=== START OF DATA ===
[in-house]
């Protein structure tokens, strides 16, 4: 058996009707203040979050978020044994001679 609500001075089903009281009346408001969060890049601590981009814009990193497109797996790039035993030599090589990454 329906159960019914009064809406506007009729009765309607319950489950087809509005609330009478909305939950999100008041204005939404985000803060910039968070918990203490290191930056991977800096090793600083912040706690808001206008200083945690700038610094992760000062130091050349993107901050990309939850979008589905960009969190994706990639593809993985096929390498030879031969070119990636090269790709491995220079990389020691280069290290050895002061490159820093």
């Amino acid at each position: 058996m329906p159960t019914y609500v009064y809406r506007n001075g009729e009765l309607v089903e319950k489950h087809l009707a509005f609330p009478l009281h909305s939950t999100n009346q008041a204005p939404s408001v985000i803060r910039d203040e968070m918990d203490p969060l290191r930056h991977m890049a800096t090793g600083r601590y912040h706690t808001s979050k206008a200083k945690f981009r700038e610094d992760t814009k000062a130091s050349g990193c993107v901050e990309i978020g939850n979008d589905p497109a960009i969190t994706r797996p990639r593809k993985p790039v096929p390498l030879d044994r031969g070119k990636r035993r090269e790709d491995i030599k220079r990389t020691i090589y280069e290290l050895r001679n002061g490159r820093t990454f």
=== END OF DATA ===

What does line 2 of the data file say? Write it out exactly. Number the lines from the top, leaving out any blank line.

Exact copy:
């Protein structure tokens, strides 16, 4: 058996009707203040979050978020044994001679 609500001075089903009281009346408001969060890049601590981009814009990193497109797996790039035993030599090589990454 329906159960019914009064809406506007009729009765309607319950489950087809509005609330009478909305939950999100008041204005939404985000803060910039968070918990203490290191930056991977800096090793600083912040706690808001206008200083945690700038610094992760000062130091050349993107901050990309939850979008589905960009969190994706990639593809993985096929390498030879031969070119990636090269790709491995220079990389020691280069290290050895002061490159820093």